Linda and Marc Candels are highly invested in not only the industry but leading their students to a path of success. “We want to elevate the industry because people are bidding jobs below cost.” The Candels want to teach electrical estimators that when they see a low bid, they need to look at the true cost of a project.
Linda adds, “Consider the quality of work you’ll be getting, the experience, when you should walk away – no one ever tells them that stuff. We want to elevate the industry so projects are priced appropriately and estimators do not fall prey to low bids.”
Why Should I Take this Course?
Linda and Marc hold the unwavering belief: “Solid theory combined with practice. The more you learn, the more value you have to employers and yourself. It’s a relatively small investment for potential lifelong earning capacity.”
And Butch couldn’t agree more.
“Linda and Marc make it very easy and fun. Not only did I have them to go to, but I also had the classes to go back to [online]. Before I took the classes, I wasn’t bidding the type of bidding we’re doing now. The classes saved me so much time. It’s worth every dime. The software programs cut my estimating time and I’m able to bid more work more frequently. We have doubled the work we’ve bid and double our revenue.” Butch now plans to expand his business.
Samantha says, “We were able to contact Marc and Linda at any time to either help us prepare our bids, answer questions, or go over our bids. They were extremely flexible, accommodating and responsive. This course has provided me with more knowledge and tools to use. I am definitely in a better position after taking the course than I was prior to taking the course. I feel more confident and secure in my estimating capabilities…I accomplish more work in less time.”
Employers look at real-world experience. Depending upon where you live, with the right training, electrical estimators can earn upwards of $250,000/year without an official college degree.
The right training and real-world experience will guide you to a path of success. And this is exactly what the Candels team provides.
Samantha sums it up well. “I would highly recommend this course. I have been in this industry for a long time and I have not come across a more extensive or thorough course.”
Want more details? See below and don’t miss out on this unique and fun opportunity.
My first day in the apprenticeship program was pretty easy. Linda and Marc reviewed the course materials, course objectives, and student expectations. They also went over the history of Candels and their experience in the electrical estimating field. Candels experience ranges from commercial, industrial, healthcare, educational, and other projects such as switchyards, airports and railway stations, water and waste water treatment plants and more!
To be successful in this class I know that I have to be prepared for each class, complete all assignments, and actively participate in each class.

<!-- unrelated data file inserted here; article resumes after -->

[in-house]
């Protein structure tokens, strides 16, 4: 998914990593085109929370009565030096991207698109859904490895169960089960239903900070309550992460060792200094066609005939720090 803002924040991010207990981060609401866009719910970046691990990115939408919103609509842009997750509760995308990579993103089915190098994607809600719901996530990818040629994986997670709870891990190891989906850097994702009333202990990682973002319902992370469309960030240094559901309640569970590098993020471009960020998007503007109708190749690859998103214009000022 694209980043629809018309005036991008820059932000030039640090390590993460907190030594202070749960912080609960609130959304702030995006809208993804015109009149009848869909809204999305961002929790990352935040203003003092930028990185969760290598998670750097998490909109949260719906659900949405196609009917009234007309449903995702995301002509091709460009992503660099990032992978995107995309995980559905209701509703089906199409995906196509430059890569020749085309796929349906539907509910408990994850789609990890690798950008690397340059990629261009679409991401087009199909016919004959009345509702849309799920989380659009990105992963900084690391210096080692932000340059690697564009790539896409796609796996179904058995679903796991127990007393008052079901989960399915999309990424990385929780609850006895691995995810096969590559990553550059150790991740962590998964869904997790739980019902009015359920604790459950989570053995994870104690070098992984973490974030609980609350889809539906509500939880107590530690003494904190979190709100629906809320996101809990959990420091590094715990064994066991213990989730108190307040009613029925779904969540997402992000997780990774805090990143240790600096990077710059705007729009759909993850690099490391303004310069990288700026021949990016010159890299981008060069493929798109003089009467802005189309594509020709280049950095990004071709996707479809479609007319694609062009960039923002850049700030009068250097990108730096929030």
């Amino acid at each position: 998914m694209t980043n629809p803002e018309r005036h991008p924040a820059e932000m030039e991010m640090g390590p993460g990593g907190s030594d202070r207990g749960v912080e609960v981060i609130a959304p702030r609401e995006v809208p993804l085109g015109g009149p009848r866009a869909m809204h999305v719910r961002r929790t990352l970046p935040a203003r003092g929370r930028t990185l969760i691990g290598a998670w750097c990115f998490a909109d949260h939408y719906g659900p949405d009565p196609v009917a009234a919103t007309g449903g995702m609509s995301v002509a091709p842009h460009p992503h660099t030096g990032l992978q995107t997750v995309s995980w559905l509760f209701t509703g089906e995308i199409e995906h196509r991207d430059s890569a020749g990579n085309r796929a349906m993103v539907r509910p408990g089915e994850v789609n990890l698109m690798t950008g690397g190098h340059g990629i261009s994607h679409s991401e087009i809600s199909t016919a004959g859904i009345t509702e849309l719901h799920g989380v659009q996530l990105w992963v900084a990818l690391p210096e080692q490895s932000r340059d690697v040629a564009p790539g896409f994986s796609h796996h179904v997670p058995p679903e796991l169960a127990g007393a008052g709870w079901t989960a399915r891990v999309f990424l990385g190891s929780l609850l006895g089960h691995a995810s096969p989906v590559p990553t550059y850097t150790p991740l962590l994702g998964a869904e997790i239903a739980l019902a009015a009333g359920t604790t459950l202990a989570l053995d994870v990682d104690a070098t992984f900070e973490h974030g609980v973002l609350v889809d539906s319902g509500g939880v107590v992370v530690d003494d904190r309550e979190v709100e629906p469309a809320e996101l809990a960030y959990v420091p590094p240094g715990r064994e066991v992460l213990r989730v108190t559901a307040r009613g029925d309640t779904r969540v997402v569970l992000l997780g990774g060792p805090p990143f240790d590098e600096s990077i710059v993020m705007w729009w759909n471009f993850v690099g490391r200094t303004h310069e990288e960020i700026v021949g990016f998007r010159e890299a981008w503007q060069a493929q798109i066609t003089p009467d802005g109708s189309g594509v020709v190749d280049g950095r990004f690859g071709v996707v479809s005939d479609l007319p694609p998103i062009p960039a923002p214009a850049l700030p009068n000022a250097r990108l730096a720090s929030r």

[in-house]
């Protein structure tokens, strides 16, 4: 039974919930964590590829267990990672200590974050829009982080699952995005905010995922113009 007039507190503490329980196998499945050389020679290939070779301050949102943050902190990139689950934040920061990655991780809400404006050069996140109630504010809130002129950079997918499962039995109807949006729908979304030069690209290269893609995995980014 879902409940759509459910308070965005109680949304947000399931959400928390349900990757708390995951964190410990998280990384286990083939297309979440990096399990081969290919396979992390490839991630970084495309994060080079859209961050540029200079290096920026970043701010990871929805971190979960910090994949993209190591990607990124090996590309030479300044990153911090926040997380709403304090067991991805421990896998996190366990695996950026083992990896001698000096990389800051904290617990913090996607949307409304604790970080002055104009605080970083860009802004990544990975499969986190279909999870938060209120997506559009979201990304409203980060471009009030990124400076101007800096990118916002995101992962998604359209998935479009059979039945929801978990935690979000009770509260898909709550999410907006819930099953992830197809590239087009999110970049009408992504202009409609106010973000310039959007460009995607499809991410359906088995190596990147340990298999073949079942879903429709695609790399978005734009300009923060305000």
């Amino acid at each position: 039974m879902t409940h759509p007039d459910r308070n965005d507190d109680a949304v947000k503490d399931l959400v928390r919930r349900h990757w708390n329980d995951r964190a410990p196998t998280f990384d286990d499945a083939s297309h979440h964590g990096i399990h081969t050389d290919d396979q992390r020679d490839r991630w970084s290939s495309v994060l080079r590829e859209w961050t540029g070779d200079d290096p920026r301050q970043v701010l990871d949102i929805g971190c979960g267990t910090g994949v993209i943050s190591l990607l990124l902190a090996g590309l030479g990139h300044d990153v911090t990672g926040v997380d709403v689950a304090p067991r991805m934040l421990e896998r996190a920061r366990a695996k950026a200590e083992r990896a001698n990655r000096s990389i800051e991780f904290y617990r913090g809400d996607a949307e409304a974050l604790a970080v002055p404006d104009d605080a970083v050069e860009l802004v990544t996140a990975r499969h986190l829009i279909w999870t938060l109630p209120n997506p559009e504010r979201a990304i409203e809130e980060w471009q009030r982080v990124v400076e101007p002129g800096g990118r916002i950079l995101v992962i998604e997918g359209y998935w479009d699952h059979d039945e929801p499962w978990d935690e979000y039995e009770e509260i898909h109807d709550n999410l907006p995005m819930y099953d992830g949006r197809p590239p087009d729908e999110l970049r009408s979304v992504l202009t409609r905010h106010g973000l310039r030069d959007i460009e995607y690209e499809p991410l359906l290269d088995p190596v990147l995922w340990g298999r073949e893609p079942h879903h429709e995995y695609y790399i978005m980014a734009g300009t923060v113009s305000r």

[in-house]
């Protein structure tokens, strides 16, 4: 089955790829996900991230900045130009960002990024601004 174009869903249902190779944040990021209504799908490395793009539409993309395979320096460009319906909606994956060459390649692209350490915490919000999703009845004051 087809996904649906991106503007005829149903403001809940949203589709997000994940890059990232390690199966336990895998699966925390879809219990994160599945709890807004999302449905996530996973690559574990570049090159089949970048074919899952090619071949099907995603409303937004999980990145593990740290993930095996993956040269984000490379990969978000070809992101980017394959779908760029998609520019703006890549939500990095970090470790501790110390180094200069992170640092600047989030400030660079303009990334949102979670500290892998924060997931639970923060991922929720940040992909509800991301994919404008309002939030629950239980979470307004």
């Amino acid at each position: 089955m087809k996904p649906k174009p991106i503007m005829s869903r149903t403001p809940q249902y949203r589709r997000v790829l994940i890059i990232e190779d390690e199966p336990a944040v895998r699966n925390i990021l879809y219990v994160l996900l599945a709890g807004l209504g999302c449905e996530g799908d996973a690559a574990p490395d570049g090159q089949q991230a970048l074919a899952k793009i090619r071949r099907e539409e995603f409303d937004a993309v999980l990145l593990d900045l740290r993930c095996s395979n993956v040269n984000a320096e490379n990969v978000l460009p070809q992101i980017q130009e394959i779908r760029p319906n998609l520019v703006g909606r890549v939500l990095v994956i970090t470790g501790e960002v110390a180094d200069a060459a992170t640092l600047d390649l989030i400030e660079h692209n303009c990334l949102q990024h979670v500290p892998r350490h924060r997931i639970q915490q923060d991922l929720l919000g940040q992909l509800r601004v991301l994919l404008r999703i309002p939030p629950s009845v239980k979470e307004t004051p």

I learned what an estimator does and the qualities required for an individual to be a successful estimator. To be a good estimator you have to be organized, detail oriented, technically proficient, patient, and most of all confident.
We also reviewed the members of a design and construction team and their roles within a project. It was good to learn who the key players are in a project. Overall I think it was a good introduction to the class and what to expect.
You know your business, and your potential customers know you. The next step is looking at jobs available to bid and the companies soliciting your submission. The number of bidders, the “signals” you are receiving from those seeking a proposal, and whether you have the tools, equipment, bonding or pre-approval required are items you must consider before you even think about starting your take-off.
Available jobs can be found on various bid boards and websites and networking with general contractors. Once you have found one or several jobs that peak your interest, pay attention! Review the drawings. What is the quality? Are there “engineering holes” because the project is still in the “design” phase and the contractor may just be looking for a budget price?
Understanding Scope of Work
Do you understand the scope of the work and do you have experience in this type of work? If not, you may be open to potential pitfalls that could cost escalated labor or material costs, or both. Do you have the proper human resources, tools, and equipment to complete this type of work? Renting or purchasing certain items will certainly raise your job costs.
Which general contractors are bidding the job? Do you have a relationship with them? Remember, you may need to submit several bids to a GC before you are awarded a job. Beware of providing “check prices” too! If the project is a public bid opening, it will be awarded to the lowest bidder provided they meet pre-approval and bonding requirements if any.